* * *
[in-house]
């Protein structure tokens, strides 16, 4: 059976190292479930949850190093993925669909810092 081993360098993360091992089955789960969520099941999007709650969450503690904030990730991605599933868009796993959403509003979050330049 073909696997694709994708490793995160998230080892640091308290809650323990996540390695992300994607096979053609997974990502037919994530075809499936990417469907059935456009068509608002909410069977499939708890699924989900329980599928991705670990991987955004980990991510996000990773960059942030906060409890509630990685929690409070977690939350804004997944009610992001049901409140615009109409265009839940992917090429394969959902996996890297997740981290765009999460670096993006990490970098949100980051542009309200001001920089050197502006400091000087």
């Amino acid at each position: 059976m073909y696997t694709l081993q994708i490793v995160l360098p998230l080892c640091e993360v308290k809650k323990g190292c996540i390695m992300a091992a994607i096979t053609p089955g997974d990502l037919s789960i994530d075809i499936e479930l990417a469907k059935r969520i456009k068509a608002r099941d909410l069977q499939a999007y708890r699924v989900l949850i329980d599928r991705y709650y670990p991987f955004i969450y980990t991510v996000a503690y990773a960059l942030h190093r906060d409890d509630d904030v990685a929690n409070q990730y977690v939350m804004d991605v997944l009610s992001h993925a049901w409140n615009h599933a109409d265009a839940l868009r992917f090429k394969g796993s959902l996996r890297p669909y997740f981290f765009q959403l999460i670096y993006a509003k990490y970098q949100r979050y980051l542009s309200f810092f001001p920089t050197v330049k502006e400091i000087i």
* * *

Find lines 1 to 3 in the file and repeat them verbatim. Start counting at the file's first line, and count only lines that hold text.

[in-house]
């Protein structure tokens, strides 16, 4: 059976190292479930949850190093993925669909810092 081993360098993360091992089955789960969520099941999007709650969450503690904030990730991605599933868009796993959403509003979050330049 073909696997694709994708490793995160998230080892640091308290809650323990996540390695992300994607096979053609997974990502037919994530075809499936990417469907059935456009068509608002909410069977499939708890699924989900329980599928991705670990991987955004980990991510996000990773960059942030906060409890509630990685929690409070977690939350804004997944009610992001049901409140615009109409265009839940992917090429394969959902996996890297997740981290765009999460670096993006990490970098949100980051542009309200001001920089050197502006400091000087």
């Amino acid at each position: 059976m073909y696997t694709l081993q994708i490793v995160l360098p998230l080892c640091e993360v308290k809650k323990g190292c996540i390695m992300a091992a994607i096979t053609p089955g997974d990502l037919s789960i994530d075809i499936e479930l990417a469907k059935r969520i456009k068509a608002r099941d909410l069977q499939a999007y708890r699924v989900l949850i329980d599928r991705y709650y670990p991987f955004i969450y980990t991510v996000a503690y990773a960059l942030h190093r906060d409890d509630d904030v990685a929690n409070q990730y977690v939350m804004d991605v997944l009610s992001h993925a049901w409140n615009h599933a109409d265009a839940l868009r992917f090429k394969g796993s959902l996996r890297p669909y997740f981290f765009q959403l999460i670096y993006a509003k990490y970098q949100r979050y980051l542009s309200f810092f001001p920089t050197v330049k502006e400091i000087i």